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WHAT’S YOUR STORY?


BY: American Nurses Association

Every Nurse has Great Stories – Time to Share Yours

In 2020, the Year of the Nurse, our stories are at the forefront of celebrating our unique honor and advancing the profession. Your own personal stories are the best way to promote greater understanding of the breadth and diversity of our profession and show how nurses improve health and deliver high quality health care.

The ANA has created two initiatives for your stories:

  • Nurse Story Submissions, capturing the spirit of nursing through written and spoken words, video and photos.
  • The Nurses Month Webinar, a 60-minute class focusing on helping us all master storytelling, and better advance our profession through sharing our stories.

As this Nursing Center article points out, “Everyone knows clinicians, perhaps they do not know the true stories of nurses nor have they focused on listening to the nurses’ stories… story telling is a lost art in the health care leadership field and a lost art in a professional field such as nursing, which is so rich with stories.”

“If nurses’ stories were valued and listened to, nurses would feel more energized, motivated, and respected, and their patients would reap the benefits in service and in quality.”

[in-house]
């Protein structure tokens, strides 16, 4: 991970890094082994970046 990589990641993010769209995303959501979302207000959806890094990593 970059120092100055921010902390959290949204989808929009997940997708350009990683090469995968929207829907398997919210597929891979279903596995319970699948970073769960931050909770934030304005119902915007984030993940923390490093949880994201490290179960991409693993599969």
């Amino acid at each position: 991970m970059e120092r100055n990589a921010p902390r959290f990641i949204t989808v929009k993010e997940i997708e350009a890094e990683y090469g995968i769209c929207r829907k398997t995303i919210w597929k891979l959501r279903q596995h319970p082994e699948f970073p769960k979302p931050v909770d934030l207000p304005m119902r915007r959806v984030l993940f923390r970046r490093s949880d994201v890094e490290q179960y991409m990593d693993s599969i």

Through stories, you can gain trust, build relationships, shape culture, and assist leaders and staff in reaching goals. Learning about your patient’s inner world is just as important as learning about his or her outer world. Sharing stories provides one way to learn about this inner world while helping to create an emotional bond between caregiver and patient. For example, Massachusetts General uses clinical narratives to enhance clinical skills and further their nurses’ professional development.

Stories influence others, build empathy, inspire action, and transform opinions. Whether set at a patient’s side during a crisis, at moments of birth, crisis or death, or just going through the daily adventures of being a nurse, they can make you cry, think, laugh, and reflect on the truth about nursing and health care.

This article in American Nurse talks about specific ways to use stories with your different patients. Sharing stories is a great way to learn about their inner world while helping to create an emotional bond between caregiver and patient.

See how first-person accounts of clinical experiences help Mass General nurses >

Discover how to apply storytelling for different kinds of patients in your practice >


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Disclaimer: The views, opinions, and/or information contained herein are for informational and/or entertainment purposes only. Although they are generally intended to align with our policies and positions, they may not necessarily reflect the American Nurses Association Enterprise’s official policies and/or position statements.